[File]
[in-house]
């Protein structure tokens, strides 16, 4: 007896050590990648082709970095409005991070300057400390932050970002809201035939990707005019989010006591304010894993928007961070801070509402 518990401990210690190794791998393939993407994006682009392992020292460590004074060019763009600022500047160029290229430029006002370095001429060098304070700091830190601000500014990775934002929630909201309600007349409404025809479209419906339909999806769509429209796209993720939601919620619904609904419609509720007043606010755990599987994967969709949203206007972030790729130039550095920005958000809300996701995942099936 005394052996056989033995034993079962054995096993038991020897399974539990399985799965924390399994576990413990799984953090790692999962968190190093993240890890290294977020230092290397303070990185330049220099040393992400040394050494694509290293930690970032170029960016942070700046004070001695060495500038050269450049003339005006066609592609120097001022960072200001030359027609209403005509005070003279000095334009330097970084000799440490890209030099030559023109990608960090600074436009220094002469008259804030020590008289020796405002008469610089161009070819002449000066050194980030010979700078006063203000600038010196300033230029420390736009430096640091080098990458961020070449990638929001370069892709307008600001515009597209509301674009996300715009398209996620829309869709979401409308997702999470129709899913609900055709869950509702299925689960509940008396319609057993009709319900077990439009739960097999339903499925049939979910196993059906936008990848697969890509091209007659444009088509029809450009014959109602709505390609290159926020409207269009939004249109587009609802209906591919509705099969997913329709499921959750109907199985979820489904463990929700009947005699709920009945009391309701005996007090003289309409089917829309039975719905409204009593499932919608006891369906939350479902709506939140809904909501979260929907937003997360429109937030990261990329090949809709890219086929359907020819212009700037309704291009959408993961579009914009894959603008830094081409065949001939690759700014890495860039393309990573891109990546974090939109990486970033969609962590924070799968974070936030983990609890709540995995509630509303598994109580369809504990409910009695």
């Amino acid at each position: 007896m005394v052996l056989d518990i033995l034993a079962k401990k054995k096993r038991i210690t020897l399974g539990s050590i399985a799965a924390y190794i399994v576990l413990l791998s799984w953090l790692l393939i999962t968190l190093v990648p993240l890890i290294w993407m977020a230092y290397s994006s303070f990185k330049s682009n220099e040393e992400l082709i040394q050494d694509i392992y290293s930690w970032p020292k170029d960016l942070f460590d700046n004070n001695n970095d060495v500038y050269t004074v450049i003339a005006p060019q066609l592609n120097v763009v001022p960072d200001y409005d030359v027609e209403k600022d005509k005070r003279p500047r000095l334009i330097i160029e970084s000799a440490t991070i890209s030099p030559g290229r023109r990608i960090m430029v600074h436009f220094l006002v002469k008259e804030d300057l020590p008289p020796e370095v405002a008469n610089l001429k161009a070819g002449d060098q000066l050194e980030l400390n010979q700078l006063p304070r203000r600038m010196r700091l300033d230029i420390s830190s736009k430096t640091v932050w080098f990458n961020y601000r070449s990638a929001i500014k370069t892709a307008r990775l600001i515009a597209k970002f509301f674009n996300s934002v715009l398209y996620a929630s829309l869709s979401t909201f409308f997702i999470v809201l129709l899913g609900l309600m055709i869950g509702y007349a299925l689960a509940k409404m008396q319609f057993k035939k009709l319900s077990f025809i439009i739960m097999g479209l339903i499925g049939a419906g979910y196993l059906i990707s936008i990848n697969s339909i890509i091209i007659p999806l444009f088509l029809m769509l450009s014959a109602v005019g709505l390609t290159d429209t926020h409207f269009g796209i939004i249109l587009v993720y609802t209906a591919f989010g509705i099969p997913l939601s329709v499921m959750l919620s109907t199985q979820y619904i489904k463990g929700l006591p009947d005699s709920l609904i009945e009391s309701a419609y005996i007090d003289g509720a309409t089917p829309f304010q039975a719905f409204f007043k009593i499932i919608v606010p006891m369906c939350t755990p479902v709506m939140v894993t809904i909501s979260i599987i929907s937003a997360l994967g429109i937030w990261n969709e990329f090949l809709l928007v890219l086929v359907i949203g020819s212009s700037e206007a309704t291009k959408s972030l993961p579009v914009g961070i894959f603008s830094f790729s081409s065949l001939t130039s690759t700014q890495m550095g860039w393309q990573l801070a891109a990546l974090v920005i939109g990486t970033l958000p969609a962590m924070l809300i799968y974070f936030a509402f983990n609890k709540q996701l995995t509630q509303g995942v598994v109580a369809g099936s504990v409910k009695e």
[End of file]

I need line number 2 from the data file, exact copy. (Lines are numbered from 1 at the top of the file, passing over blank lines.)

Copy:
């Protein structure tokens, strides 16, 4: 007896050590990648082709970095409005991070300057400390932050970002809201035939990707005019989010006591304010894993928007961070801070509402 518990401990210690190794791998393939993407994006682009392992020292460590004074060019763009600022500047160029290229430029006002370095001429060098304070700091830190601000500014990775934002929630909201309600007349409404025809479209419906339909999806769509429209796209993720939601919620619904609904419609509720007043606010755990599987994967969709949203206007972030790729130039550095920005958000809300996701995942099936 005394052996056989033995034993079962054995096993038991020897399974539990399985799965924390399994576990413990799984953090790692999962968190190093993240890890290294977020230092290397303070990185330049220099040393992400040394050494694509290293930690970032170029960016942070700046004070001695060495500038050269450049003339005006066609592609120097001022960072200001030359027609209403005509005070003279000095334009330097970084000799440490890209030099030559023109990608960090600074436009220094002469008259804030020590008289020796405002008469610089161009070819002449000066050194980030010979700078006063203000600038010196300033230029420390736009430096640091080098990458961020070449990638929001370069892709307008600001515009597209509301674009996300715009398209996620829309869709979401409308997702999470129709899913609900055709869950509702299925689960509940008396319609057993009709319900077990439009739960097999339903499925049939979910196993059906936008990848697969890509091209007659444009088509029809450009014959109602709505390609290159926020409207269009939004249109587009609802209906591919509705099969997913329709499921959750109907199985979820489904463990929700009947005699709920009945009391309701005996007090003289309409089917829309039975719905409204009593499932919608006891369906939350479902709506939140809904909501979260929907937003997360429109937030990261990329090949809709890219086929359907020819212009700037309704291009959408993961579009914009894959603008830094081409065949001939690759700014890495860039393309990573891109990546974090939109990486970033969609962590924070799968974070936030983990609890709540995995509630509303598994109580369809504990409910009695």